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Evaluation and Assessment

Virtual vs Physical Learning

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Hollie Whalen Hollie Whalen 55 Points

When designing assessment/instructional activities that align with the NGSS 3-dimensional framework, do students respond better to virtual or physical activities? There is a third option as well, the use of both virtual and physical models in combination.

Al Byers Albert Byers 4478 Points


This is a good question, and I suspect there is no one right answer, as it may depend on the context of the situation, the target audience, and what you are trying to assess.

I think items and activities that attempt to demonstrate an applied understanding of a disciplinary core idea within an authentic context of a real life situation that may be relevant to many is one target to aim for.

For example, I remember attending a presentation at ITEEA delivered by Cary Sneider (NSTA's 2108 Robert e Carleton Award winner), where he provided a nice review of several NAEP digital online assessment items (one gold standard to review). The items were focused on technology and engineering, but these in part are included in STEM and 3D learning espoused in NGSS, right? The item we reviewed was about an iguana, and how students might design their cage to help sustain life based on parameters germane to the iguana's needs (applied principles in science intertwinning engineering design). The item and national results are available here: This is one "gold standard" example I feel comfortable sharing.

I'd add one other note directly to your question, IMHO I think it might be a combination of both hands-on AND online assessments (such as the NAEP example) where in the case of the hands-on component, students are demonstrating abilities to manipulate variables, or designed models/solutions, observing interactions/outcomes in investigation/soultion, collecting data for analysis and using that data as evidence to support their arguments/claims/explanations.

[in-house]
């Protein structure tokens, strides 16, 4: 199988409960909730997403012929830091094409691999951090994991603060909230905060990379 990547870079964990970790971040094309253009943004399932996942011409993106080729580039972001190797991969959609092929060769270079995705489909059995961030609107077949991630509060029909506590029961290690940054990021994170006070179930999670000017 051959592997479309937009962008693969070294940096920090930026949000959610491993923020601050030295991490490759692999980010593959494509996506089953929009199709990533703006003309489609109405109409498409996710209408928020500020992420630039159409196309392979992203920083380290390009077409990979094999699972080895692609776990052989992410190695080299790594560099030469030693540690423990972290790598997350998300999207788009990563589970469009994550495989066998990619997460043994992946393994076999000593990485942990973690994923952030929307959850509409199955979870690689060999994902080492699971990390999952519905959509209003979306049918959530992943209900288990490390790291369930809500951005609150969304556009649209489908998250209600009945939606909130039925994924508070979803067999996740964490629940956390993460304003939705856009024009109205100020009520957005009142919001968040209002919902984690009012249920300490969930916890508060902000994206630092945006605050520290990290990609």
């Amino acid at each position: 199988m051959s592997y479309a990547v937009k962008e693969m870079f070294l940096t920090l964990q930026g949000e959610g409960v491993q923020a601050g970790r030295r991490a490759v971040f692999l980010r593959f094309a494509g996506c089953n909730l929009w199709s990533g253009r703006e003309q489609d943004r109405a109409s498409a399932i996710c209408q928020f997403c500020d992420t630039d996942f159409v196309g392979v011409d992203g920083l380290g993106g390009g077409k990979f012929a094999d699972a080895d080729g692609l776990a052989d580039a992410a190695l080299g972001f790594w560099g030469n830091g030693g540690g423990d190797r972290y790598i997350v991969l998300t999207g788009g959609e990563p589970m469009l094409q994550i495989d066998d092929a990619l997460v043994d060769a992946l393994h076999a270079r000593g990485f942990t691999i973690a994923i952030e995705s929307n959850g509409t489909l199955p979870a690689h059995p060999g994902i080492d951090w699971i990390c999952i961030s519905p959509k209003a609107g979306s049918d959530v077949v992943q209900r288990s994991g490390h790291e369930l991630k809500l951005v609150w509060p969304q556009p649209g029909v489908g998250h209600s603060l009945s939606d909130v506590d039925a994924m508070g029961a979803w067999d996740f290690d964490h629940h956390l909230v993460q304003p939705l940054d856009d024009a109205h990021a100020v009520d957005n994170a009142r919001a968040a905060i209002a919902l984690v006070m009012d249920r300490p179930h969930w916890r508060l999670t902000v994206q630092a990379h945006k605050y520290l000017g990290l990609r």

The same could be said for an online assessment (simulation/parsed existing data sets/visualizations), where students might not readily have access to a physical instantiation of the same, or the affordance of the simulation allows observations/data analysis/modeling that would otherwise be impossible to do, or manipulate/replicate, or repeat often under varied conditions, etc.

In the blended approach (hands-on and online), students can also compare/contrast physical models/experiments against a simluation of the same, Students might then be able to extrapolate effects over a long time, larger/varied set of data, and analyze the integritey of the digital modeling/simluation at hand (looking underneath the hood at the computational thinking/algorithm), where the model/simluation holds up, etc.

My 2 cents! Thanks for asking the question.

This response is coming at the question more from an instructional technology viewpoint and I'm sure other NGSS assessment experts may embellish, disreard, or greatly enhance this contribution!

Colleen Hampton Colleen Hampton 45 Points

I think it depends on your audience.  I work primarily with K-5 students, so hands-on is definitely more engaging than anything virtual.  However, I do think it's important that by the time that students get to the 4th/5th grade, some virtual components have been introduced to them.  As I'm expanding my knowledge of NGSS, I'm realizing that it will be almost impossible to always have hands-on activities and assessments.  An almost comical example is the "Road Kill" activity that we did at a workshop I attended earlier this month.  Seeing the 10- or 14-day time lapse video of the dead raccoon decomposing on the side of the road would have been totally impossible as a live, in-school activity, or even out in the schoolyard or neighborhood!  Someone would have complained about the unsightliness/stench/attraction of scavengers/etc, and rightly so!  The raccoon would have been removed by someone, and with it your lesson.  Watching the video also drastically cut down the amount of time required.  So for my current position as a STEM Coordinator/Science Resource person at the K-5 levels, I will do as many hands-on activities and assessments as possible, and gradually introduce virtual components to my older students.

Rachel Gomez Rachel Gomez 100 Points

With traditional physical classrooms, both the teachers and learners need to be present in the same place for the exchange of information and interaction. Virtual classes, on the other hand, provide seamless connectivity between both ends, irrespective of their location. Individuals can participate in a virtual class through a web browser.


This may help you,

Rachel Gomez

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